There is a saying that if a handyman only carries a hammer, then he'll treat everything as if it's a nail. Similarly, if all that scientists want to acknowledge and work with is a material, physical reality, then they won't discover anything else. (And no, the universe doesn't make you "choose" it either, Mr. Greene).
As human beings, scientists are like everyone else limited beings, who don't want to appreciate the extent of their own limitations. All their "expertise" has been highly conditioning, producing an inability to see through to how much of their methodologies are already the complex products of assumptions (which are comprised of what is already "known" or established). In this sense, Greene's disavowal of subjectivity is a good example of a blind spot which appears unable to recognize that one is already fully speaking from within the universe - since this "within" is already positing you contextually as subject.
Nonetheless, while methodology is over-controlled at the expense of a greater openness (which might inspire views of other, less material possibilities), it also seems clear that in the end, the necessary methodologies which would either verify or disprove various unexplained things - such as psychic phenomena - are nonexistent. And will never likely exist.
Why? Because they lie outside the ability of science to determine either their causes or even their very nature. Consciousness is a good case in point. The science has been good with explaining what consciousness does in the body, but not how to get it IN the body in the first place. And it won't, because it doesn't originate in the body… something a mystic or yogi would actually know experientially.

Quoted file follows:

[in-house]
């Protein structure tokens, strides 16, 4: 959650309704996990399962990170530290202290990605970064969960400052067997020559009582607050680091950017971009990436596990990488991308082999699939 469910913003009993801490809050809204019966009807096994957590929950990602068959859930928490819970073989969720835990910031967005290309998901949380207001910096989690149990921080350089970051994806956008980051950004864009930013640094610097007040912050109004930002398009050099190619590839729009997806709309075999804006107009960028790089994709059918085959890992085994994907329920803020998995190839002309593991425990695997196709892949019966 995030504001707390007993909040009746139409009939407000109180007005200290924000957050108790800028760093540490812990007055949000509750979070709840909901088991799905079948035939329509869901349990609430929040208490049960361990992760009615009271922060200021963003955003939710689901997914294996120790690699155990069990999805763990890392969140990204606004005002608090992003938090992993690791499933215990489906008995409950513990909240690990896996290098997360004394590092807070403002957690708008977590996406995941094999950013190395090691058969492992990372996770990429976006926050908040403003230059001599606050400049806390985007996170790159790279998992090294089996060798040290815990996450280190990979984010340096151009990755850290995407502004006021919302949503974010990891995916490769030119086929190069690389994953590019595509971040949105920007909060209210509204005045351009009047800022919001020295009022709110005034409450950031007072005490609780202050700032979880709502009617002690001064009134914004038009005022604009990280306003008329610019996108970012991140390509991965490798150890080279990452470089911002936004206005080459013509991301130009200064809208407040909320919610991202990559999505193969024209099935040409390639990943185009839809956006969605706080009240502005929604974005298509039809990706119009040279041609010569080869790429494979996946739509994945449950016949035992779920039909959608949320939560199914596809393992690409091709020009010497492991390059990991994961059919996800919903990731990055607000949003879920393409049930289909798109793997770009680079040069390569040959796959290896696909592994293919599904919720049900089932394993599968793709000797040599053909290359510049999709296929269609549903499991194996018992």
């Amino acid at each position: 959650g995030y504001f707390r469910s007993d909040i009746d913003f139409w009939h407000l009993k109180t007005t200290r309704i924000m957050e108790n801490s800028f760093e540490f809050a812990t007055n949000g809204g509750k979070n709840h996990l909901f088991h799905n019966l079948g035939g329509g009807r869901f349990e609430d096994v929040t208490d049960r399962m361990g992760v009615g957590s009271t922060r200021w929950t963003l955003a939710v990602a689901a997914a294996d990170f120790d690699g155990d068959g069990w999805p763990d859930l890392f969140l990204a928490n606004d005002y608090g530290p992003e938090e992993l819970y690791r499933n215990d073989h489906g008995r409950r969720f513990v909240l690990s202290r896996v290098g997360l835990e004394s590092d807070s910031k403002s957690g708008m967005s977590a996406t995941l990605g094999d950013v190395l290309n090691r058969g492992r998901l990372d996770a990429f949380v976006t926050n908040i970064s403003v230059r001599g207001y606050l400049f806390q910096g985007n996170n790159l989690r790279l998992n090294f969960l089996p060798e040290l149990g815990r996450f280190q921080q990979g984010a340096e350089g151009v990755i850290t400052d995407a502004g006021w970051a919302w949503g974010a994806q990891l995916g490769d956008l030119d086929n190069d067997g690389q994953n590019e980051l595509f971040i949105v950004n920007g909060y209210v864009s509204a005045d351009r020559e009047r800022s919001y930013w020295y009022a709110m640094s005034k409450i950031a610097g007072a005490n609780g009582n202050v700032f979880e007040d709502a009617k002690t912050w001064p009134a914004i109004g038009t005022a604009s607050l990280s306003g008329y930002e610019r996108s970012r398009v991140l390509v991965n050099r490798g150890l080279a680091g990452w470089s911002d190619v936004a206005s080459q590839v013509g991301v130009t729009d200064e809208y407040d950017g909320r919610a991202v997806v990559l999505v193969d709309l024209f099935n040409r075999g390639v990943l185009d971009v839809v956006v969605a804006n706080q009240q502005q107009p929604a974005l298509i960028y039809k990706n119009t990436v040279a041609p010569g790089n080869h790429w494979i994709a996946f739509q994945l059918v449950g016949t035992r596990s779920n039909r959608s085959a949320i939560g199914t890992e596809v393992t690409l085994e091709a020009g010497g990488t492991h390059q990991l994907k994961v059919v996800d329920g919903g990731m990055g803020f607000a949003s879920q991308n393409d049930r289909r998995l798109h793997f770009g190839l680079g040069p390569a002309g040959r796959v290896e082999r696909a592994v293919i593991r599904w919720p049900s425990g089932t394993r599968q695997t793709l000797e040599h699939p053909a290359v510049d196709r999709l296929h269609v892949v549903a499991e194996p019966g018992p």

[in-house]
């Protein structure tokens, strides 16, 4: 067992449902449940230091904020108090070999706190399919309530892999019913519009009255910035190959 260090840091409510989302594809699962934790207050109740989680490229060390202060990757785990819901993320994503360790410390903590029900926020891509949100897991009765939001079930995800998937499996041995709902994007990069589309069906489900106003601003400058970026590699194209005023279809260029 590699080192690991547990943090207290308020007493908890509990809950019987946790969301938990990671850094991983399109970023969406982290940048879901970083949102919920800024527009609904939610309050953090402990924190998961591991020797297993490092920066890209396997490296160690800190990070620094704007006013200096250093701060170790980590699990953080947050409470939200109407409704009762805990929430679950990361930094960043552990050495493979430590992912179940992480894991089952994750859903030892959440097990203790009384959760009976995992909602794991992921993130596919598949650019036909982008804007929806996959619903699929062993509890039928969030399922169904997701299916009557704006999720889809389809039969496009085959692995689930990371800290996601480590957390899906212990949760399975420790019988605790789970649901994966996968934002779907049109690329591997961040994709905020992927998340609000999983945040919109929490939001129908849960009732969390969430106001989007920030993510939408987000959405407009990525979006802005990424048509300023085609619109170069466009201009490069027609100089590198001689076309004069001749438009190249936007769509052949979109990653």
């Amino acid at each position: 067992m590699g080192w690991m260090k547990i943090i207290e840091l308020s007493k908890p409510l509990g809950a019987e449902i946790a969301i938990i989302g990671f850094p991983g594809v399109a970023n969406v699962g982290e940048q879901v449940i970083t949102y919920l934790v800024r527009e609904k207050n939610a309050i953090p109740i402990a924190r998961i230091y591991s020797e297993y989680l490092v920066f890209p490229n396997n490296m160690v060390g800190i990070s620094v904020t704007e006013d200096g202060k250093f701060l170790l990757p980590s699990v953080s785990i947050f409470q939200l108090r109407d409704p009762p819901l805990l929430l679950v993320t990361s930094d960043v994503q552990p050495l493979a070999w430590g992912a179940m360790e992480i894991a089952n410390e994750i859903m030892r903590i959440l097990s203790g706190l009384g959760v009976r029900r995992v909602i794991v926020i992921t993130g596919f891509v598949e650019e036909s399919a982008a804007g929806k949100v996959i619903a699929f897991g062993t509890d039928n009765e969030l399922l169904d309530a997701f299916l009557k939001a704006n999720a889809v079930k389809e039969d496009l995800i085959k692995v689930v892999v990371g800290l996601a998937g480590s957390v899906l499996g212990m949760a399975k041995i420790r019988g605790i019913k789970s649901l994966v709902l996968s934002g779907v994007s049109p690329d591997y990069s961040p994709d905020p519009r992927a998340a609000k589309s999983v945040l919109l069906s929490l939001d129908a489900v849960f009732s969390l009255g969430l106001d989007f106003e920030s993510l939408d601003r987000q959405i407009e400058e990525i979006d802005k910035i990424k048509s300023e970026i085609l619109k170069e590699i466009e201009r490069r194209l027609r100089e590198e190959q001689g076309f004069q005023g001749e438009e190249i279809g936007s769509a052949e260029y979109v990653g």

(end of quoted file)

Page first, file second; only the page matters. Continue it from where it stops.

I'm afraid that the materialistic "seeing is believing" of science is just attempting to judge the Book of Reality by its cover - the physical, material surfaces of existence through the limitations of various measurements - but it's the book within that science is actually unable to read: because it doesn't understand the language… while a "mystic" or an adept does. Or, at the very least, someone who is open to allowing the contributions from that quarter.
Mr. Greene can say he is simply not interested in metaphysical questions, but it seems disingenuously offered to cover his scientific behind… which I accept. In the end, while it is true that everyone has a right to their opinions, there are opinions which provide more meaning and value than others. And those will not come from science.
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